(Photo: REUTERS / NASA)
Man will receive further information about Mars once NASA’s rover Curiosity reaches the so-called red planet in August next year, by which time Australia will celebrate a new milestone in Astronomy.
Man will receive further information about Mars once NASA's rover Curiosity reaches the so-called red planet in August next year, by which time Australia will celebrate a new milestone in Astronomy.
According to The Brisbane Times, Australians have a number of reasons to rejoice about the new NASA Mars exploration, which has been scheduled for launch next week.
Pinpointed by NASA as Curiosity's landing spot is a 150-kilometre crater named in 1991 as Gale, in honour of Sydney-based astronomer Walter Gale, whose informal training in a hobby loved led him to the discovery of seven comets.
A banker by profession, Gale, according to the Brisbane Times, was fascinated by Earth's nearest heavenly cousin and entertained notions that there may be life forms waiting to be discovered on Mars.
"He examined surface features of Mars, being first to note some, and was an ardent supporter of the suggestion of life on the planet," the publication said on Saturday.
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Gale died in 1945 but his legacy continues and soon enough, Mars crater bearing his name will provide answers to many questions about the not-so-distant plant by used of advanced technology deployed by NASA scientists with Curiosity.
Armed with 10 scientific instruments that include a laser guide for zeroing target locations and a two-metre arm for up-close probes, NASA said that Curiosity has been configured to look for traces of life on Martian rocks and soil.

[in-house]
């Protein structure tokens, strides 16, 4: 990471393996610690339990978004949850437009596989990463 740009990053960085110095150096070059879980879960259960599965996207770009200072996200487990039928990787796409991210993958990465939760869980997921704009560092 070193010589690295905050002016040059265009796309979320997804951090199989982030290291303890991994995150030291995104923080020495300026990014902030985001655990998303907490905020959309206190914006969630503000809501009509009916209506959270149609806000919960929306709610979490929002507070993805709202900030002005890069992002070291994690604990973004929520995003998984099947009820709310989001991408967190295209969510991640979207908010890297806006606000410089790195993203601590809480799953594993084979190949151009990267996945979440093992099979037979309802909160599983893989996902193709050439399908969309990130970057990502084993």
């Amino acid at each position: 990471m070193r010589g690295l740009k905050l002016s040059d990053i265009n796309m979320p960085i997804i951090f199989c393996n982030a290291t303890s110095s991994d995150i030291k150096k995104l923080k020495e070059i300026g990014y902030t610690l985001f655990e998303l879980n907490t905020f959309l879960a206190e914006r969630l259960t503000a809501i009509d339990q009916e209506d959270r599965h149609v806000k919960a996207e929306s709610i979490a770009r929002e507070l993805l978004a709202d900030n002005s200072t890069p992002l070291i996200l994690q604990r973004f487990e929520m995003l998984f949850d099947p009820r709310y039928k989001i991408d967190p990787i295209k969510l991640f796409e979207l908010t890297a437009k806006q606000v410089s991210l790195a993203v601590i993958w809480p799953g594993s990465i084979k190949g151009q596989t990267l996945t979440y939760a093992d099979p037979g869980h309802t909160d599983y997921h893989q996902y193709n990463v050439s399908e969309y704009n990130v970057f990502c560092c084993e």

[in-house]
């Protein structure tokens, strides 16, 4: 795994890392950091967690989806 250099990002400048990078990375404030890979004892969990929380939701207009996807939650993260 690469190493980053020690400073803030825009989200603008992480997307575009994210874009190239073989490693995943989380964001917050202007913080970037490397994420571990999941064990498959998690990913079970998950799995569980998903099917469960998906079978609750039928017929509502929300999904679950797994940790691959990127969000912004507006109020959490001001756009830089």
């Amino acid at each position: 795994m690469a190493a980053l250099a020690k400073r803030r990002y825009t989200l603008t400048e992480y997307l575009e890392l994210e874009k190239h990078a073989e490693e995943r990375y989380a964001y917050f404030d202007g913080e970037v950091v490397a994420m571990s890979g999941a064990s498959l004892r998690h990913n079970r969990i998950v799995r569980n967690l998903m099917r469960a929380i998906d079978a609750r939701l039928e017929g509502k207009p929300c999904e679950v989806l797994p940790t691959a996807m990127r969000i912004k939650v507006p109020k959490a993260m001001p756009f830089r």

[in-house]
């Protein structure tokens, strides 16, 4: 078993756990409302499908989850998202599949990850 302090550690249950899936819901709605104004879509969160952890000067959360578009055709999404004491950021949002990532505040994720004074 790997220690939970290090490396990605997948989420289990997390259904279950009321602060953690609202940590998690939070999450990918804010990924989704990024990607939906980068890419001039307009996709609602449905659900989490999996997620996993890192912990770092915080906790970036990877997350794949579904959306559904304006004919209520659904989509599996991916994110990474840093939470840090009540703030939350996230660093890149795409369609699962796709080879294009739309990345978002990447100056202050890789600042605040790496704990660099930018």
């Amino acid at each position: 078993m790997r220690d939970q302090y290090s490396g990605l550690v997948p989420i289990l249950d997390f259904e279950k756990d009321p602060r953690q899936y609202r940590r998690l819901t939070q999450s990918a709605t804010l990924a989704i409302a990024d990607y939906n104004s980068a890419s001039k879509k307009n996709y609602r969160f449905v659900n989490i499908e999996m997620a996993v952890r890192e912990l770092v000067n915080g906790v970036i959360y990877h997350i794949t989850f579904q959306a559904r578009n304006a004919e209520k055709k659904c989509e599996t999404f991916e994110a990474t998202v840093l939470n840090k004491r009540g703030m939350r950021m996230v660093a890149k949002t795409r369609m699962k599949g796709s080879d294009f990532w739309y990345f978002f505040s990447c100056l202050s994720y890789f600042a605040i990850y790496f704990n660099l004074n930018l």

NASA scientists added that Curiosity will also send back feeds on its observations about the weather patterns and radiation level in Mars, part of its crucial mission that is expected to last at least five years and cover 30 spots in the planet.
Yet apart from Curiosity's definite landing mark, which is connected to Australia, Sydney Observatory astronomer Nick Lomb that a 'landmark' found within the Gale crater carries a striking significance for the country.
Lomb said that a mountain in the crater, with an estimated peak of five kilometres, emits a striking similarity with the Australian map when observed from afar.
"Its resemblance to a map of Australia is uncanny ... and the fact it is named after an Australian and looks like Australia seems to be a complete coincidence," Lomb told The Brisbane Times.
This article is copyrighted by IBTimes.com.au, the business news leader